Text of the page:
Addressing first the “discovery rule,” which provides that a statute of limitation period does not begin to accrue “until the plaintiff discovers, or has reason to discovery, the cause of action,” the Court of Appeal held that the “discovery rule” does not apply to disgorgement claims under Business and Professions Code section 7031:
In light of the equitable basis for the discovery rule, it makes little sense to apply the rule to claims for disgorgement under section 7031(b). A section 7031(b) claim does not require that the plaintiff suffer any injury, or at least an injury in the sense used by the courts to justify an equitable exception to the ordinary rules of accrual. The fact that a contractor does not have a valid license does not, by itself, cause the plaintiff harm (other than, perhaps, some sort of psychic harm in knowing that he or she hired someone who was not in compliance with the law). Moreover, the disgorgement mandated by section 7031(b) is not designed to compensate the plaintiff for any harm, but instead is intended to punish the unlicensed contractor. Thus, holding that the discovery rule does not apply to section 7031(b) claims does not produce a harsh result for plaintiffs. To the extent a plaintiff does suffer an injury caused by an unlicensed contractor that is not easily or immediately discoverable, the discovery rule would continue to apply to other claims seeking recovery for any damages the plaintiff suffered.
In contrast, if we were to hold that the discovery rule applied, it would be nearly impossible to formulate rules for its application that could be consistently applied while staying true to the policies underlying statutes of limitation, i.e., “protecting parties from `defending stale claims, where factual obscurity through the loss of time, memory or supporting documentation may present unfair handicaps’ . . . [and] stimulat[ing] plaintiffs to pursue their claims diligently.” Since section 7031(b) does not require any injury to the plaintiff, what kinds of facts would give rise to a reason to suspect a factual basis for the claim? If the plaintiff has no duty to investigate whether the contractor was properly licensed absent some sort of facts that would put him or her on notice, there would be, in effect, no time limitation at all in most cases.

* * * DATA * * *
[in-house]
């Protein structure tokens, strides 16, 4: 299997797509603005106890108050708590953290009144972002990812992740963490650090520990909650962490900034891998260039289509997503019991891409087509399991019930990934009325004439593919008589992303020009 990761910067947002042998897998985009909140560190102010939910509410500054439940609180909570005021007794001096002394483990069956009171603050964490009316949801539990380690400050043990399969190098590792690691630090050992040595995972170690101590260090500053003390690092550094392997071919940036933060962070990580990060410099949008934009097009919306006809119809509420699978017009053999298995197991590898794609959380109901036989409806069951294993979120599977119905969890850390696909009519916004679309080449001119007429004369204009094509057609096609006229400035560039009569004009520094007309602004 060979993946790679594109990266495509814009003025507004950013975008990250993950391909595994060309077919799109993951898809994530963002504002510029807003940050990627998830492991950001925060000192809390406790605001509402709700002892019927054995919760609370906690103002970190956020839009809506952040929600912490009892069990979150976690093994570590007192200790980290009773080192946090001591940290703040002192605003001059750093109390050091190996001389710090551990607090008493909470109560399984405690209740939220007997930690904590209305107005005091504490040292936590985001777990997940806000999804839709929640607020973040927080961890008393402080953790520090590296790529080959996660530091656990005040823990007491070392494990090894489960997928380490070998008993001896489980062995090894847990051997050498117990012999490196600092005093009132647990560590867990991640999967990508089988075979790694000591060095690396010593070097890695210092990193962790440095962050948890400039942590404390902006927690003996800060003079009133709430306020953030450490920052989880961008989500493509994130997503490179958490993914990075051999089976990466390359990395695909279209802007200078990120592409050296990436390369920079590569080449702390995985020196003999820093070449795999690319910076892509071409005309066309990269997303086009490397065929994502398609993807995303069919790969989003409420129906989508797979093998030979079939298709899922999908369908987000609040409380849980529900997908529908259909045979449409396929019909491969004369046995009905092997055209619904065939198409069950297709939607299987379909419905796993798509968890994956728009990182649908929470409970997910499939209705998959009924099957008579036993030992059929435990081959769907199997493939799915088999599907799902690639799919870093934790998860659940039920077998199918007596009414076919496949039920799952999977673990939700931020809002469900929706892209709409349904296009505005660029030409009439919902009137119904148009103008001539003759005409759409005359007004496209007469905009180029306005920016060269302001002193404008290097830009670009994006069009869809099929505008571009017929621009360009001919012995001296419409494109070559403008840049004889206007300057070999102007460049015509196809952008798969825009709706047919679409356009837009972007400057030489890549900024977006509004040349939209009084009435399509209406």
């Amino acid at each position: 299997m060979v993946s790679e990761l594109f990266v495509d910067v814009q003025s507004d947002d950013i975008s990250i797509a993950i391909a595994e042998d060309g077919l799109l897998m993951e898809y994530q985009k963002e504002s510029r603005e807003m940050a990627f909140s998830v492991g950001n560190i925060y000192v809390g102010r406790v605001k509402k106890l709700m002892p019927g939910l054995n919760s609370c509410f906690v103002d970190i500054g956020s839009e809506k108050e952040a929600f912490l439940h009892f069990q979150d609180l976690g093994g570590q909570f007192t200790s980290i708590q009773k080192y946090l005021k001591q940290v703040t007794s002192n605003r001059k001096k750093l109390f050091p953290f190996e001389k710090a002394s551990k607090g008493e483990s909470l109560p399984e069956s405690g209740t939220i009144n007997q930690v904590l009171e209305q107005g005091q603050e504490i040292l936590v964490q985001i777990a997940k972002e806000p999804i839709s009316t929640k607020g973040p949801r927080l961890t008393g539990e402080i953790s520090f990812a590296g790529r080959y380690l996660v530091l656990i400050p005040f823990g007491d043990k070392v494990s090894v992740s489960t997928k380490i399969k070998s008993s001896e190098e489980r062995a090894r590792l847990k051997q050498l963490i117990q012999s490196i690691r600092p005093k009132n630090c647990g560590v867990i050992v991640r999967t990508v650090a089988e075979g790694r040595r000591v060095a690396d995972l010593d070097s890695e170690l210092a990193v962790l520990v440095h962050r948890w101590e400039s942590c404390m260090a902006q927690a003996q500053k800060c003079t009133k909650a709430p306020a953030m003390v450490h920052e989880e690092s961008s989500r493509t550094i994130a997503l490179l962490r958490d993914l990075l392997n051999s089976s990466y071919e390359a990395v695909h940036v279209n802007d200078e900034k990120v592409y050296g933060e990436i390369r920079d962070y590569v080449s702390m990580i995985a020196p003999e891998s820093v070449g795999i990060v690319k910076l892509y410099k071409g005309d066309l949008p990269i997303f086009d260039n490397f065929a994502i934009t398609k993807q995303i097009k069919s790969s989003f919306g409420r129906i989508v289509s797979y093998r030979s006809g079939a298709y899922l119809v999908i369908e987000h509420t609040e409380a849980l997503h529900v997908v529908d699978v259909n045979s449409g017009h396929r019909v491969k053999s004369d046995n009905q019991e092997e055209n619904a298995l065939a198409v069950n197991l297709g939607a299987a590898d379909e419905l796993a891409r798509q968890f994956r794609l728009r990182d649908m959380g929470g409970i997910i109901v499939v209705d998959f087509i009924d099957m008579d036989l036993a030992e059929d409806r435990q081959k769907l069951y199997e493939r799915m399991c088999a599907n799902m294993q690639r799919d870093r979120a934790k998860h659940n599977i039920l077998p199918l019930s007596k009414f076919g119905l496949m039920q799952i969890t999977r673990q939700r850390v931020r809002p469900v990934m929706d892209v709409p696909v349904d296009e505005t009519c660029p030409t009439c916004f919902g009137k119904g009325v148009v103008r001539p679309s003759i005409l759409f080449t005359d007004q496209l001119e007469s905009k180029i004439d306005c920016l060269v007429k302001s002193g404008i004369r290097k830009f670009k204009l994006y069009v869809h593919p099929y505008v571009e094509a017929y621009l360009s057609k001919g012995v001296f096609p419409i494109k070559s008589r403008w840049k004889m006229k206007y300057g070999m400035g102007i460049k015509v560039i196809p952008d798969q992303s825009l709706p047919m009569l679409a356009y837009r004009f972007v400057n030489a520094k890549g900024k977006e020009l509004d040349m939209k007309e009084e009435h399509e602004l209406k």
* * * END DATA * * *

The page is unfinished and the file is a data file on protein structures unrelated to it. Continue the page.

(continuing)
Having determined that the “discovery rule” does not apply, the Court of Appeal held, without much analysis, that a disgorgement claim under Business and Professions Code section 7031 accrues or begins to run “when an unlicensed contractor completes or ceases performance of the act or contract at issue.” And, here, explained the Court, Suffolk completed its work on the project in June 2010, and while it performed additional work to remedy the hot water issue in 2012, and while it is unclear “whether such work would be considered to be work under the original Contract or under a new agreement,” Eisenberg did not allege its disgorgement claim under May 18, 2015.
Eisenberg is a hugely important case for project owners. At present, it is the only case addressing the statute of limitations applicable to disgorgement claims under Business and Professions Code section 7031, and while there is the possibility that another court of appeal could find differently, at least for now Eisenberg is the law of the land in California. A couple of important take-aways for contractors and project owners.
- If you think you might be bringing a disgorgement claim under Business and Professions Code section 7031 you should do so quickly and in no event no later than one year from completion of a project; and
- Eisenberg applies to disgorgement claims. Arguably, and I would say logically, it would not apply to claim preclusion under Business and Professions Code section 7031 since a project owner would not be able to raise a claim preclusion defense until a contractor files a payment claim against a project owner which could be as long as four years after work is performed.